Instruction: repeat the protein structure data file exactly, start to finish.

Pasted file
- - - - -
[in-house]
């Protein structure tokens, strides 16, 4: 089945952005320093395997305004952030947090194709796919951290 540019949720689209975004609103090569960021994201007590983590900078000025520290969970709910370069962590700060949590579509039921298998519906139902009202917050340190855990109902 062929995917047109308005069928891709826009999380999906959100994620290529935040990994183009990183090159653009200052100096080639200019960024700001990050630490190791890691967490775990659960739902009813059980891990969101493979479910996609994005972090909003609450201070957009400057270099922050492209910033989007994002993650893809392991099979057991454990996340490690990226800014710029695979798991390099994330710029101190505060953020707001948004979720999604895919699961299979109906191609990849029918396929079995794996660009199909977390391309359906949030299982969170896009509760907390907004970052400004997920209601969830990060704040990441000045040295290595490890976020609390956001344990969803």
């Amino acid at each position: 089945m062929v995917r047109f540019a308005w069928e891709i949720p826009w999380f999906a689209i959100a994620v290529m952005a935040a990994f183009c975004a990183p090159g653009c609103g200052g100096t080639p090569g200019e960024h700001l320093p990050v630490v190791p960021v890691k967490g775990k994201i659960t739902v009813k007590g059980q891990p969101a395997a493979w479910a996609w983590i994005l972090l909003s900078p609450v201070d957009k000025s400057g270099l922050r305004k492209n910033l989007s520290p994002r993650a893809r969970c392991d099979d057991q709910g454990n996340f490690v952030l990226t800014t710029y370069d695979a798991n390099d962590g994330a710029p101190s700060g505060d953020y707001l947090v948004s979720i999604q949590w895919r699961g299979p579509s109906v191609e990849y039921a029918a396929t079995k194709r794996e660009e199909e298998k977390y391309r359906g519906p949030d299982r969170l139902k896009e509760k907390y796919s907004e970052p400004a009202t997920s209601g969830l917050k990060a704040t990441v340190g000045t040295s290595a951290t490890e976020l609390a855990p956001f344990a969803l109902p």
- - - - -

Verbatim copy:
[in-house]
């Protein structure tokens, strides 16, 4: 089945952005320093395997305004952030947090194709796919951290 540019949720689209975004609103090569960021994201007590983590900078000025520290969970709910370069962590700060949590579509039921298998519906139902009202917050340190855990109902 062929995917047109308005069928891709826009999380999906959100994620290529935040990994183009990183090159653009200052100096080639200019960024700001990050630490190791890691967490775990659960739902009813059980891990969101493979479910996609994005972090909003609450201070957009400057270099922050492209910033989007994002993650893809392991099979057991454990996340490690990226800014710029695979798991390099994330710029101190505060953020707001948004979720999604895919699961299979109906191609990849029918396929079995794996660009199909977390391309359906949030299982969170896009509760907390907004970052400004997920209601969830990060704040990441000045040295290595490890976020609390956001344990969803």
């Amino acid at each position: 089945m062929v995917r047109f540019a308005w069928e891709i949720p826009w999380f999906a689209i959100a994620v290529m952005a935040a990994f183009c975004a990183p090159g653009c609103g200052g100096t080639p090569g200019e960024h700001l320093p990050v630490v190791p960021v890691k967490g775990k994201i659960t739902v009813k007590g059980q891990p969101a395997a493979w479910a996609w983590i994005l972090l909003s900078p609450v201070d957009k000025s400057g270099l922050r305004k492209n910033l989007s520290p994002r993650a893809r969970c392991d099979d057991q709910g454990n996340f490690v952030l990226t800014t710029y370069d695979a798991n390099d962590g994330a710029p101190s700060g505060d953020y707001l947090v948004s979720i999604q949590w895919r699961g299979p579509s109906v191609e990849y039921a029918a396929t079995k194709r794996e660009e199909e298998k977390y391309r359906g519906p949030d299982r969170l139902k896009e509760k907390y796919s907004e970052p400004a009202t997920s209601g969830l917050k990060a704040t990441v340190g000045t040295s290595a951290t490890e976020l609390a855990p956001f344990a969803l109902p």